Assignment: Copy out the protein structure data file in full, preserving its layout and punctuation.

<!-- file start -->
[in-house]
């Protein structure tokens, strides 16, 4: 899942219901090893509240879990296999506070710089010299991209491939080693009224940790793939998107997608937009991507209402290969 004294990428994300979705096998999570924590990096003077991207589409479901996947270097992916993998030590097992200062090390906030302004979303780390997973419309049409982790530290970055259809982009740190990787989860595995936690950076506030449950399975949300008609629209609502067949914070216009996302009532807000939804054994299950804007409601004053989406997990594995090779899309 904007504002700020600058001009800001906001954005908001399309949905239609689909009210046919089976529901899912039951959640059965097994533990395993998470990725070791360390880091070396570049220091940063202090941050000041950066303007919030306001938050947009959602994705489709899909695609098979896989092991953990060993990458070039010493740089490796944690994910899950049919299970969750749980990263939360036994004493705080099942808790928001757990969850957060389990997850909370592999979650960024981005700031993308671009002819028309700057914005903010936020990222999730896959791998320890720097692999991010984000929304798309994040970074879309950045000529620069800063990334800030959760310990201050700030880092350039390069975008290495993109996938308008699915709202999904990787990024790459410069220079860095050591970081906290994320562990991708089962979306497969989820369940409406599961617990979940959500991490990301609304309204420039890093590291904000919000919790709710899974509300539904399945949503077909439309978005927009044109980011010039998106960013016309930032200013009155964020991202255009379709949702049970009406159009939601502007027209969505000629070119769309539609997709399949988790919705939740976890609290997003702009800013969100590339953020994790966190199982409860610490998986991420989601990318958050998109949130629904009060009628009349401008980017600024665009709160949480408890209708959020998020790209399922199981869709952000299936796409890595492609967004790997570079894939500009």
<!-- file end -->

[in-house]
């Protein structure tokens, strides 16, 4: 899942219901090893509240879990296999506070710089010299991209491939080693009224940790793939998107997608937009991507209402290969 004294990428994300979705096998999570924590990096003077991207589409479901996947270097992916993998030590097992200062090390906030302004979303780390997973419309049409982790530290970055259809982009740190990787989860595995936690950076506030449950399975949300008609629209609502067949914070216009996302009532807000939804054994299950804007409601004053989406997990594995090779899309 904007504002700020600058001009800001906001954005908001399309949905239609689909009210046919089976529901899912039951959640059965097994533990395993998470990725070791360390880091070396570049220091940063202090941050000041950066303007919030306001938050947009959602994705489709899909695609098979896989092991953990060993990458070039010493740089490796944690994910899950049919299970969750749980990263939360036994004493705080099942808790928001757990969850957060389990997850909370592999979650960024981005700031993308671009002819028309700057914005903010936020990222999730896959791998320890720097692999991010984000929304798309994040970074879309950045000529620069800063990334800030959760310990201050700030880092350039390069975008290495993109996938308008699915709202999904990787990024790459410069220079860095050591970081906290994320562990991708089962979306497969989820369940409406599961617990979940959500991490990301609304309204420039890093590291904000919000919790709710899974509300539904399945949503077909439309978005927009044109980011010039998106960013016309930032200013009155964020991202255009379709949702049970009406159009939601502007027209969505000629070119769309539609997709399949988790919705939740976890609290997003702009800013969100590339953020994790966190199982409860610490998986991420989601990318958050998109949130629904009060009628009349401008980017600024665009709160949480408890209708959020998020790209399922199981869709952000299936796409890595492609967004790997570079894939500009």